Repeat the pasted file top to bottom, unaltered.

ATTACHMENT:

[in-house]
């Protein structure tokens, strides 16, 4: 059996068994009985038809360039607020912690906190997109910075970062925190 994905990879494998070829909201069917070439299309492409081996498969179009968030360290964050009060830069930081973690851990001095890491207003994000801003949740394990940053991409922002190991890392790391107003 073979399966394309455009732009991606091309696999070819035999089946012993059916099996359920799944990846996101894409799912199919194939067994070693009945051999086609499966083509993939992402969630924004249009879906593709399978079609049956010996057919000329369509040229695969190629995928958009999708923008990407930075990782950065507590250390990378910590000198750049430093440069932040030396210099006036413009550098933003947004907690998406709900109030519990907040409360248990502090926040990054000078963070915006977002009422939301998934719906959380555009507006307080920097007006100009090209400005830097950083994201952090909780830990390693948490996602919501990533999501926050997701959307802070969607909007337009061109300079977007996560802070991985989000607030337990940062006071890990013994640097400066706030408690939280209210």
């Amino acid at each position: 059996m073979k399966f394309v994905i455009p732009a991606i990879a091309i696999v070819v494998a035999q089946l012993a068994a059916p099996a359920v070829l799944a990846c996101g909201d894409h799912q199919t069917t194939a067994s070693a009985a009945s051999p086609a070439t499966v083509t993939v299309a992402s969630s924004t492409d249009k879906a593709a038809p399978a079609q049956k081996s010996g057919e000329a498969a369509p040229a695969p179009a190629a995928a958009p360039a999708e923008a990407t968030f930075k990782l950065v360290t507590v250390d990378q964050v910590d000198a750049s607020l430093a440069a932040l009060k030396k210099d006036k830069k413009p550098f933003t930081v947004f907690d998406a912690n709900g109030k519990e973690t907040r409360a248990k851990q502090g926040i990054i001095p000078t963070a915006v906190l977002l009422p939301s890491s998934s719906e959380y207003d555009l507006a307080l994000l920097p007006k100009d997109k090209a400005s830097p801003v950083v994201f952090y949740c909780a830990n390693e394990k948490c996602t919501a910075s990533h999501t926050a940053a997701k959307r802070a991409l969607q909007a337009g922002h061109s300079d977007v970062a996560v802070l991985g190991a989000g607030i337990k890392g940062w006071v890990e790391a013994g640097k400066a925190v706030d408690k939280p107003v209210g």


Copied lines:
[in-house]
């Protein structure tokens, strides 16, 4: 059996068994009985038809360039607020912690906190997109910075970062925190 994905990879494998070829909201069917070439299309492409081996498969179009968030360290964050009060830069930081973690851990001095890491207003994000801003949740394990940053991409922002190991890392790391107003 073979399966394309455009732009991606091309696999070819035999089946012993059916099996359920799944990846996101894409799912199919194939067994070693009945051999086609499966083509993939992402969630924004249009879906593709399978079609049956010996057919000329369509040229695969190629995928958009999708923008990407930075990782950065507590250390990378910590000198750049430093440069932040030396210099006036413009550098933003947004907690998406709900109030519990907040409360248990502090926040990054000078963070915006977002009422939301998934719906959380555009507006307080920097007006100009090209400005830097950083994201952090909780830990390693948490996602919501990533999501926050997701959307802070969607909007337009061109300079977007996560802070991985989000607030337990940062006071890990013994640097400066706030408690939280209210």
């Amino acid at each position: 059996m073979k399966f394309v994905i455009p732009a991606i990879a091309i696999v070819v494998a035999q089946l012993a068994a059916p099996a359920v070829l799944a990846c996101g909201d894409h799912q199919t069917t194939a067994s070693a009985a009945s051999p086609a070439t499966v083509t993939v299309a992402s969630s924004t492409d249009k879906a593709a038809p399978a079609q049956k081996s010996g057919e000329a498969a369509p040229a695969p179009a190629a995928a958009p360039a999708e923008a990407t968030f930075k990782l950065v360290t507590v250390d990378q964050v910590d000198a750049s607020l430093a440069a932040l009060k030396k210099d006036k830069k413009p550098f933003t930081v947004f907690d998406a912690n709900g109030k519990e973690t907040r409360a248990k851990q502090g926040i990054i001095p000078t963070a915006v906190l977002l009422p939301s890491s998934s719906e959380y207003d555009l507006a307080l994000l920097p007006k100009d997109k090209a400005s830097p801003v950083v994201f952090y949740c909780a830990n390693e394990k948490c996602t919501a910075s990533h999501t926050a940053a997701k959307r802070a991409l969607q909007a337009g922002h061109s300079d977007v970062a996560v802070l991985g190991a989000g607030i337990k890392g940062w006071v890990e790391a013994g640097k400066a925190v706030d408690k939280p107003v209210g």